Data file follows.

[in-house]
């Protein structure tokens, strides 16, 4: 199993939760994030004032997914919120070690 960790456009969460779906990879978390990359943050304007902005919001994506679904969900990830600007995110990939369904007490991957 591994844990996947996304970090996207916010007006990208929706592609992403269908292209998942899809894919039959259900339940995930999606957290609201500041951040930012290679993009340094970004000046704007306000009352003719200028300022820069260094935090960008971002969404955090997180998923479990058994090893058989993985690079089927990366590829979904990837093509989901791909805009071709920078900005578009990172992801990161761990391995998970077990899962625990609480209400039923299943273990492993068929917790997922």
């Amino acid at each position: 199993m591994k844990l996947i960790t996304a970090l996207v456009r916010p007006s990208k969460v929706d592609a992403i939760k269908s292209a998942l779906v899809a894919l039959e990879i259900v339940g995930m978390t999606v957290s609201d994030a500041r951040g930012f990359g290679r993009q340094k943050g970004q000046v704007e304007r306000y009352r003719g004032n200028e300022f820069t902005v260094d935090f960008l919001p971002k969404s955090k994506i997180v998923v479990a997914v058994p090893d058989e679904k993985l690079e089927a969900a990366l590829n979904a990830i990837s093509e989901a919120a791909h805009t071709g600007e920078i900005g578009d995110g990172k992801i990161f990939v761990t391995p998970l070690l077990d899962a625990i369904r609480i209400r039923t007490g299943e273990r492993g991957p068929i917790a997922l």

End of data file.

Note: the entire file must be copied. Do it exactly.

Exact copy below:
[in-house]
């Protein structure tokens, strides 16, 4: 199993939760994030004032997914919120070690 960790456009969460779906990879978390990359943050304007902005919001994506679904969900990830600007995110990939369904007490991957 591994844990996947996304970090996207916010007006990208929706592609992403269908292209998942899809894919039959259900339940995930999606957290609201500041951040930012290679993009340094970004000046704007306000009352003719200028300022820069260094935090960008971002969404955090997180998923479990058994090893058989993985690079089927990366590829979904990837093509989901791909805009071709920078900005578009990172992801990161761990391995998970077990899962625990609480209400039923299943273990492993068929917790997922």
């Amino acid at each position: 199993m591994k844990l996947i960790t996304a970090l996207v456009r916010p007006s990208k969460v929706d592609a992403i939760k269908s292209a998942l779906v899809a894919l039959e990879i259900v339940g995930m978390t999606v957290s609201d994030a500041r951040g930012f990359g290679r993009q340094k943050g970004q000046v704007e304007r306000y009352r003719g004032n200028e300022f820069t902005v260094d935090f960008l919001p971002k969404s955090k994506i997180v998923v479990a997914v058994p090893d058989e679904k993985l690079e089927a969900a990366l590829n979904a990830i990837s093509e989901a919120a791909h805009t071709g600007e920078i900005g578009d995110g990172k992801i990161f990939v761990t391995p998970l070690l077990d899962a625990i369904r609480i209400r039923t007490g299943e273990r492993g991957p068929i917790a997922l």